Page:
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Albums By The Murlocs And King Gizzard & The Lizard Wizard Explore New Sounds


This is FRESH AIR. Rock critic Ken Tucker has listened to new albums by two Australian bands, The Murlocs and King Gizzard & the Lizard Wizard. The bands share some of the same musicians, and Ken says that between them, the sheer variety of the genres of music they explore is staggering. Here's his review of "Bittersweet Demons" by The Murlocs and "Butterfly 3000" by King Gizzard & the Lizard Wizard.


THE MURLOCS: (Singing) Live out of love, not reward. You're the angel I adored. Lionized through the eyes of the ones left behind. Fall apart. Start again. Self-destruction. It's hard to shake. Come one with your bittersweet demons today.

KEN TUCKER, BYLINE: The Murlocs are a funky little band from Melbourne, Australia, that feature Ambrose Kenny-Smith on vocals, guitar and harmonica. They've been around for about a decade, and "Bittersweet Demons" is their fifth album. If you take nothing else away from this review, dig this song called "Francesca," a blistering bit of high-pitched blues rock about Kenny Smith's mother.


THE MURLOCS: (Singing) Oh, my eyes are on you with all your stars and lines. Oh, sweet Francesca. I can see it in your stride. Something's changing. Something's going right.

TUCKER: The Murlocs are sort of a side project to a larger enterprise, King Gizzard & the Lizard Wizard, where Ambrose Kenny-Smith and guitarist Cook Craig join other musicians to create albums that amalgamate nearly every kind of pop music you can think of. And I am talking about a lot of albums. Since their 2010 debut, the King Gizzard collective has put out 18 studio albums, nine live albums and numerous EPs. The latest studio album, "Butterfly 3000," is their second 2021 release and very much a result of coronavirus and lockdowns, recorded with band members mostly separated from each other, performed more on synthesizers than their usual battery of guitars. The result is propulsive techno pop, such as this song, "Yours."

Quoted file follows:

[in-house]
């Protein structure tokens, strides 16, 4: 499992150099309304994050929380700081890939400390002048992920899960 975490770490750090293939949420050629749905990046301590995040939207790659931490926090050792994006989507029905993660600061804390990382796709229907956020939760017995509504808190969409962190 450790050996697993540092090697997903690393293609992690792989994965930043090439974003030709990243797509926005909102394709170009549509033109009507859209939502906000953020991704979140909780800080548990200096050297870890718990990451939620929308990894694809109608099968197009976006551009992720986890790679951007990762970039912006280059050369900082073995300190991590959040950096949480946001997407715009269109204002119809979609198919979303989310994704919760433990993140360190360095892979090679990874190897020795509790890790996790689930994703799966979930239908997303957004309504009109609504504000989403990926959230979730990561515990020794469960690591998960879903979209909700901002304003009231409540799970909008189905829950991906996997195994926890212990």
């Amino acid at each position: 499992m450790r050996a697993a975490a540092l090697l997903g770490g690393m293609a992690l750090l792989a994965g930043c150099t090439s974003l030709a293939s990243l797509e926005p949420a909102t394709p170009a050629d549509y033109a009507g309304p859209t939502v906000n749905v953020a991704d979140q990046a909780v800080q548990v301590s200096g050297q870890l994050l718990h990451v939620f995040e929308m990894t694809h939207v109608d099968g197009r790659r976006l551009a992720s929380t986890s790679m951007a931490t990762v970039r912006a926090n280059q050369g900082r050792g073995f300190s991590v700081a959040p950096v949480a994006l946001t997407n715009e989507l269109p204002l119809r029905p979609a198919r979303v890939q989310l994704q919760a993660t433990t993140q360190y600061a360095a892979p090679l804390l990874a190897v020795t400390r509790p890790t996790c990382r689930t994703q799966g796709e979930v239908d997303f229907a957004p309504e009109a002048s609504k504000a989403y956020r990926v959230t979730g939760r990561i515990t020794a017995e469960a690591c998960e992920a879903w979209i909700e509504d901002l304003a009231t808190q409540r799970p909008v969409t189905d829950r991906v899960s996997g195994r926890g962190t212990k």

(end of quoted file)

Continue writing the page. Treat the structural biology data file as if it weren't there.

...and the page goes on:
KING GIZZARD AND THE LIZARD WIZARD: (Singing) Did you know he's yours? He's the wheel you steer. Tomorrow, still yours. You can lean on...

TUCKER: But that song and this King Gizzard album is nothing like the rest of the Gizzard discography, which is variously filled with heavy metal, progressive rock, psychedelic pop, punk and, well, generally heavy stuff. I favor their 2017 album, "Murder Of The Universe," for the swiftness of its heaviness.


KING GIZZARD AND THE LIZARD WIZARD: (Singing) I think I see an altered beast by the tree. Hey. Take a peek if you would dare. Half-made of man, half of bear. He came from underneath. I met an altered beast. I think I see an altered beast by the creek.

TUCKER: Given my preference for tighter pop songcraft, I'd say I'll probably listen to the Murlocs more often, but heaven knows the King Gizzard discography lays out a very generous buffet from which to sample. If you're looking to spend part of your summer exploring new sounds, these Australians have more than enough material to keep you grazing for days on end.

BIANCULLI: Rock critic Ken Tucker reviewed new albums by two Australian bands, The Murlocs and King Gizzard & The Lizard Wizard. Coming up, I'll review the new second season of the Apple TV+ plus comedy series "Ted Lasso." This is FRESH AIR. Transcript provided by NPR, Copyright NPR.

Ken Tucker reviews rock, country, hip-hop and pop music for Fresh Air. He is a cultural critic who has been the editor-at-large at Entertainment Weekly, and a film critic for New York Magazine. His work has won two National Magazine Awards and two ASCAP-Deems Taylor Awards. He has written book reviews for The New York Times Book Review and other publications.
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